Easter 5, Year C
May 13, 2001
Old St. Paul’s, Baltimore
The Rev. Timothy E. Schenck
My younger brother turns 30 later this month. And hitting 30, of course, is quite the milestone. I’m not exactly sure why so much angst gets wrapped up in a person turning 30, but rest assured that I’ll be playing along. There will be black candles on the birthday cake, a card depicting a man with one foot in the grave, and wrapping paper made out of ads for Rogaine. I’ll also be sure to remind him that if he were a baseball player, at the age of 30 it would be nearly impossible to get management to agree to that long-term contract. I just can’t let this opportunity pass me by.
We have all reached milestones of one sort or another. A particular birthday, a graduation ceremony or a wedding, the birth of a child or the death of a parent. We use milestones to mark the passage of time, to note achievements, and to recognize significant moments in our lives. And this is a very human response, an attempt to create some order in a seemingly chaotic existence. There are significant events in the journey of our lives that deserve acknowledgment whether it’s publicly or in private. Some milestone events can transform our lives. Possibly even a 30th birthday, if, for instance, it opens your eyes to new priorities or a renewed relationship with God. Milestones can change the way we perceive the world and each other. When God’s hand and God’s presence is recognized at these important times in our lives, the effect can be awe-inspiring.
Next Sunday, 8 young men and women of this parish will be Confirmed by Bishop Rabb at the Cathedral. By seeking Confirmation in the Episcopal Church, they have committed themselves to making a public and mature affirmation of their faith. One of the great joys of my ministry at Old St. Paul’s this year has been getting to know our Confirmands. They are a terrific group. We’ve learned together, prayed together, laughed together, and supported one another on this continuing journey of faith. The rite of Confirmation will be a milestone experience in their lives. Not so much because of what will happen on that particular day, but because of their ongoing relationship with the risen Christ. They, like all of us, still have much to learn about the Christian faith and life. Mistakes will be made, disappointments and successes will be met, but above all they will come to know that Christ is present through everything that we encounter in life. That’s the milestone event for these young men and women and, as their sponsoring parish, we share in the triumph of Christ’s victory in their hearts, their minds, and on their lips.
The disciples, too, meet a milestone event in this morning’s reading from John’s Gospel. At first glance, Jesus’ “new” commandment that he gives to them is not particularly innovative or ground-breaking. Jesus says “I give you a new commandment, that you love one another.” Okay, so we’re supposed to love each other. We already know that and so did the disciples. The heart of the Torah, what we call the Old Testament, and what the disciples knew as Holy Scripture, was to “Love the Lord your God with all your heart, mind, and soul, and to love your neighbor as yourself.” Fine. We’re supposed to love God and everybody else. So, how is this a new commandment? How does this statement become a milestone event for the disciples and for us? It’s interesting to note exactly what Jesus says here. He goes on to say, “Just as I have loved you, you also should love one another.” This new commandment is not an easy one. Not only must we love our neighbor as ourselves, we must now love our neighbor as Jesus loves us. And how can we possibly live up to that? All we can do is try, with God’s help.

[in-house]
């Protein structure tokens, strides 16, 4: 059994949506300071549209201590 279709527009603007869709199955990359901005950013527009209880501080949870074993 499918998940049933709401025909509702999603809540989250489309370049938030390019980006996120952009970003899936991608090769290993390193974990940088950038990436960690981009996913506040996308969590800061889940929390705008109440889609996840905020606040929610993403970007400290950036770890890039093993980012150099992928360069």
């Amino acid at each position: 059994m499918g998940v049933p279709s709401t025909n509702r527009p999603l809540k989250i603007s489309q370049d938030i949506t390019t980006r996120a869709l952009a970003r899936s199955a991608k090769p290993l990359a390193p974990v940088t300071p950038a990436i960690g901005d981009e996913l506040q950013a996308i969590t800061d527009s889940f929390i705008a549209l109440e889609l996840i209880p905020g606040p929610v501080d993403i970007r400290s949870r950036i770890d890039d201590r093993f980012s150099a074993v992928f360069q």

This is a new commandment because it’s a transformation of the old commandment to love God and one another now interpreted in light of Christ’s love for us. In Jesus Christ we have the perfect example of what love is, what love looks like, and how love is exercised. That’s why it’s new. That’s why the entire Christian life is a milestone. A life lived in the glow of Christ’s love is a milestone existence. This is how we have been called to live. And when we recognize that in this new commandment our entire life has been blessed, and sanctified, and set apart, the individual milestones become much less significant. It doesn’t matter whether we turn 30 or 50 or 17 and a half. Each moment is a milestone, each day brings opportunity, hope, and the potential for joy.
It’s easy to forget just how powerful a milestone event Christ’s love for us really is. And unfortunately the whole notion of love gets watered down all the time. After all, there are radio stations devoted to playing “nothing but love songs.” If we pay attention to the ads around Valentine’s Day, the true measure of love becomes the size of the bouquet, the quality of the chocolate, the clarity of the diamond. It appears that money can buy you love.
But Jesus cuts through all of this by proclaiming a new commandment of love and then embodying this new commandment by laying down his life for his friends, for us. That’s why the Christian life itself is a milestone event. It changes how we respond in love to God and one another.
I’ll still do my best to tease my brother on his 30th birthday. I would be neglecting my brotherly responsibilities if I didn’t. But it will all be done in the context of the milestone event that is the Christian life and faith. Plus, I’ll have to wait another decade before I can really get him again.
© The Rev. Tim Schenck 2001